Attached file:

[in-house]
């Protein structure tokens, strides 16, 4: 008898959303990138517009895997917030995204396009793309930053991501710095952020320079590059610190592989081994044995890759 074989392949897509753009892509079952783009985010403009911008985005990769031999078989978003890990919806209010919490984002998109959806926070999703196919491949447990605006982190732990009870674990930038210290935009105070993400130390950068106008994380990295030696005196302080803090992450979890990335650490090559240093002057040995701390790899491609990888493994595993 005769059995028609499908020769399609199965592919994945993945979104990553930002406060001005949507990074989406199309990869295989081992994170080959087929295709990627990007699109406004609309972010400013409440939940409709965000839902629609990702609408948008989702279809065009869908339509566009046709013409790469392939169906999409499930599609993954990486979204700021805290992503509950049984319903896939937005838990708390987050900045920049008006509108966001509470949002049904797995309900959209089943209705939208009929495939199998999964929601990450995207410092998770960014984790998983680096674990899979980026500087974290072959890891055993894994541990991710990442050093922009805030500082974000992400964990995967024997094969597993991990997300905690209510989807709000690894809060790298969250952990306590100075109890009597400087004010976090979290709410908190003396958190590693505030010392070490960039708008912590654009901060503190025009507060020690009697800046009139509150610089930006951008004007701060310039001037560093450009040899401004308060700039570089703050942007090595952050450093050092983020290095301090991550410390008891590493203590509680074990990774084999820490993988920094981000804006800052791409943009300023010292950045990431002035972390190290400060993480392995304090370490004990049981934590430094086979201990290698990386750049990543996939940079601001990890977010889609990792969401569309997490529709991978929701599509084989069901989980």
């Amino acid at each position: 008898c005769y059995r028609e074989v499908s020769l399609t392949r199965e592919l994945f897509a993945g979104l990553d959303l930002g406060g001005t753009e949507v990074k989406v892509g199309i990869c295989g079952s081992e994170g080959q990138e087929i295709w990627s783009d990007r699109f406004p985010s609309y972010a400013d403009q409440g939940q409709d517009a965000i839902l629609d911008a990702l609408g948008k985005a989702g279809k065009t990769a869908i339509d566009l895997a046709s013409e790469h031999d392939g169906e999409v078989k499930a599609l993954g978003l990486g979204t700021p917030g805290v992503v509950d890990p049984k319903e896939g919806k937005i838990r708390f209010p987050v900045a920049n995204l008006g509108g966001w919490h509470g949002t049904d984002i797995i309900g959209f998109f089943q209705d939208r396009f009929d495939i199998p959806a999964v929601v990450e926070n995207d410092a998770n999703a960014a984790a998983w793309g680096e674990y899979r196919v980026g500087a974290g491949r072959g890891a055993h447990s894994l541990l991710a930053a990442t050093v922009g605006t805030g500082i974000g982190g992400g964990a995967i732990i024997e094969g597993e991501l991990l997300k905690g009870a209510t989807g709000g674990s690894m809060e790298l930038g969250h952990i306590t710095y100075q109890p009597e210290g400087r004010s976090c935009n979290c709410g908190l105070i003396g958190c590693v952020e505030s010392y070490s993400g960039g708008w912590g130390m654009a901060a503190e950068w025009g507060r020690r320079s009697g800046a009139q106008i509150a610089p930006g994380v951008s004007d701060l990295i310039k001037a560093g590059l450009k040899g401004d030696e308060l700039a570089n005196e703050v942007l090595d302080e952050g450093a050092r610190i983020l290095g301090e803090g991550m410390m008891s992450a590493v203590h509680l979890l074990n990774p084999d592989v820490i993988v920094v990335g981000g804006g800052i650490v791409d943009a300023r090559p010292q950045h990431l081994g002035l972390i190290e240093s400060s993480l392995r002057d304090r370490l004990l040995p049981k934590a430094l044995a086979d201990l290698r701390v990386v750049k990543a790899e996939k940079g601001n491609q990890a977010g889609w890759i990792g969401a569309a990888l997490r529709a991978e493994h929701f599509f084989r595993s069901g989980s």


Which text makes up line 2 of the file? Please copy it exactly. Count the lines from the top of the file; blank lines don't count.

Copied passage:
């Protein structure tokens, strides 16, 4: 008898959303990138517009895997917030995204396009793309930053991501710095952020320079590059610190592989081994044995890759 074989392949897509753009892509079952783009985010403009911008985005990769031999078989978003890990919806209010919490984002998109959806926070999703196919491949447990605006982190732990009870674990930038210290935009105070993400130390950068106008994380990295030696005196302080803090992450979890990335650490090559240093002057040995701390790899491609990888493994595993 005769059995028609499908020769399609199965592919994945993945979104990553930002406060001005949507990074989406199309990869295989081992994170080959087929295709990627990007699109406004609309972010400013409440939940409709965000839902629609990702609408948008989702279809065009869908339509566009046709013409790469392939169906999409499930599609993954990486979204700021805290992503509950049984319903896939937005838990708390987050900045920049008006509108966001509470949002049904797995309900959209089943209705939208009929495939199998999964929601990450995207410092998770960014984790998983680096674990899979980026500087974290072959890891055993894994541990991710990442050093922009805030500082974000992400964990995967024997094969597993991990997300905690209510989807709000690894809060790298969250952990306590100075109890009597400087004010976090979290709410908190003396958190590693505030010392070490960039708008912590654009901060503190025009507060020690009697800046009139509150610089930006951008004007701060310039001037560093450009040899401004308060700039570089703050942007090595952050450093050092983020290095301090991550410390008891590493203590509680074990990774084999820490993988920094981000804006800052791409943009300023010292950045990431002035972390190290400060993480392995304090370490004990049981934590430094086979201990290698990386750049990543996939940079601001990890977010889609990792969401569309997490529709991978929701599509084989069901989980």